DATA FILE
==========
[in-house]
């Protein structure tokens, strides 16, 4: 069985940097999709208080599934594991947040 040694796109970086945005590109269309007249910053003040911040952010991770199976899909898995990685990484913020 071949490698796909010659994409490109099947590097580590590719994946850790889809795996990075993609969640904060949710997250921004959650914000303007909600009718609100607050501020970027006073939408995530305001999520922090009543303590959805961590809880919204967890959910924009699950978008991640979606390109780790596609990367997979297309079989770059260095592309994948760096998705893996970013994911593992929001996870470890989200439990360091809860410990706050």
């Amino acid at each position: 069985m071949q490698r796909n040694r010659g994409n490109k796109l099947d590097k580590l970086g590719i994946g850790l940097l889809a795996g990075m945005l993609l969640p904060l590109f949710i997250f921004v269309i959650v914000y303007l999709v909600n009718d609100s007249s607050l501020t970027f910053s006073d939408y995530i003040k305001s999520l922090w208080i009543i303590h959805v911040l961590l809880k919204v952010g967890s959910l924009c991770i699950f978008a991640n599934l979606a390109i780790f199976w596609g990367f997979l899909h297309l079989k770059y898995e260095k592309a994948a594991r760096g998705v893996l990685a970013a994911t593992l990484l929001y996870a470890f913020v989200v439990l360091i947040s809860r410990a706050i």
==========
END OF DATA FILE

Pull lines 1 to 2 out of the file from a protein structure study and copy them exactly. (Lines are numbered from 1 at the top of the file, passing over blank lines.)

[in-house]
């Protein structure tokens, strides 16, 4: 069985940097999709208080599934594991947040 040694796109970086945005590109269309007249910053003040911040952010991770199976899909898995990685990484913020 071949490698796909010659994409490109099947590097580590590719994946850790889809795996990075993609969640904060949710997250921004959650914000303007909600009718609100607050501020970027006073939408995530305001999520922090009543303590959805961590809880919204967890959910924009699950978008991640979606390109780790596609990367997979297309079989770059260095592309994948760096998705893996970013994911593992929001996870470890989200439990360091809860410990706050």